The Russians, like many armies before them, used the river as a defensive line, and withdrew behind it to consolidate. If this is a “operational pause”, when will we see the resumption of the offensive? Hint—we won’t, new defensive lines where the Russians aren’t outnumbered 10/12:1 have been prepared there and the line stabilized. This is just basic military science. As opposed to Russia’s scorched earth tactics? You really are that naive? The only reason Ukraine has used such tactics to a lesser degree is because of their great disadvantage in both heavy weapons and increasingly, manpower. Yet we have seen for 6 months the use of scorched earth tactics by the Ukrainians akin to those used by the Germans in 1943-44 in the east, turning every urban setting into a mini-total war.
“Shift the blame on us”? Who is “us”? As an American, I certainly am not part of your Ukrainian cabal. You do not speak for Americans.
No, the Fed ought not have “gradually raised interest rates”, the Fed should not be artificially manipulating interest rates and creating malinvestment in the economy at all. This should be a market function, not something the Treasury and Fed manipulate for their policy preferences.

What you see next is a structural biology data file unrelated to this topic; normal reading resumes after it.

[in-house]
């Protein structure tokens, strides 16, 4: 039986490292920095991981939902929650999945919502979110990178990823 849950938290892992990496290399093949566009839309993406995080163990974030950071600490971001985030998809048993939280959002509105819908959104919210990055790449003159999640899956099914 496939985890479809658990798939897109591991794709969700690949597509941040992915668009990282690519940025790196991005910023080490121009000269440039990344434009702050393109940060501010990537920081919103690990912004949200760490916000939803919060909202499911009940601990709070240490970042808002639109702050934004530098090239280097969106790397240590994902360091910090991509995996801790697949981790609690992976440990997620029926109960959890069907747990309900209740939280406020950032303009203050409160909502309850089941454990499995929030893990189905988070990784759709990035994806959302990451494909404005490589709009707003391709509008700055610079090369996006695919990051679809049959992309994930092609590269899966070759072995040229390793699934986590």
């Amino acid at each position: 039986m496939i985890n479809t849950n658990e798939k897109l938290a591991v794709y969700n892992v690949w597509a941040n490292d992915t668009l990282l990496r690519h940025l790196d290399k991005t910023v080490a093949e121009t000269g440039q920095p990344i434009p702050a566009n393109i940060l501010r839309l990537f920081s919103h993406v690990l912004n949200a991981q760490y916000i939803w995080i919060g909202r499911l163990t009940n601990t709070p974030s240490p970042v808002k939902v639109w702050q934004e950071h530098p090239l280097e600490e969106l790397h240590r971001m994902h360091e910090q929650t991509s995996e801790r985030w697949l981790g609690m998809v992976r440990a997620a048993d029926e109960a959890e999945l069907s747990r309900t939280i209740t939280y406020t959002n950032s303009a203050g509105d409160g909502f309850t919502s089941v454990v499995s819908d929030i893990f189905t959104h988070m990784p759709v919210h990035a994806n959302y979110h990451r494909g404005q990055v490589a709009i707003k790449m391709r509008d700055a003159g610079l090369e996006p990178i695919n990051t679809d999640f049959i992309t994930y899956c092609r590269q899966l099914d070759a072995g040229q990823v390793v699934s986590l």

Russia is to blame for invading Ukraine. Sure. We would do the same were Mexico to attempt to join a Chinese military alliance in TJ. This war is occurring because this administration refused to acknowledge that Ukraine in NATO was an unacceptable and existential security threat to Russia, and that they would act up to whatever level of force is necessary including total war to prevent this from occurring. Merely acknowledging Ukraine as neutral and ensuring regional federalism within its government would have prevented this conflagration, but, people like you seek war. As someone who’s seen it, I can only comment on the asininity of such a perspective.
September 29, 2022 at 7:13 pm
As much as I enjoy regular chats with Marine officers around San Diego, I have been to DC on the regular to think tank discussions, and had the chance to speak directly to generals and diplomats. I love the town hall style format, and the mingling afterwards. Of course my favorite is AIPAC because that actually involves lobbying congress in the days after the informational meetings.
You asked when the new offensive will begin, and in another post under this article I mentioned it already has. The Ukrainians are in the process of liberating the area between the Oskil and Zherebets rivers, and they are encircling Lyman just as I said theywere likely to do.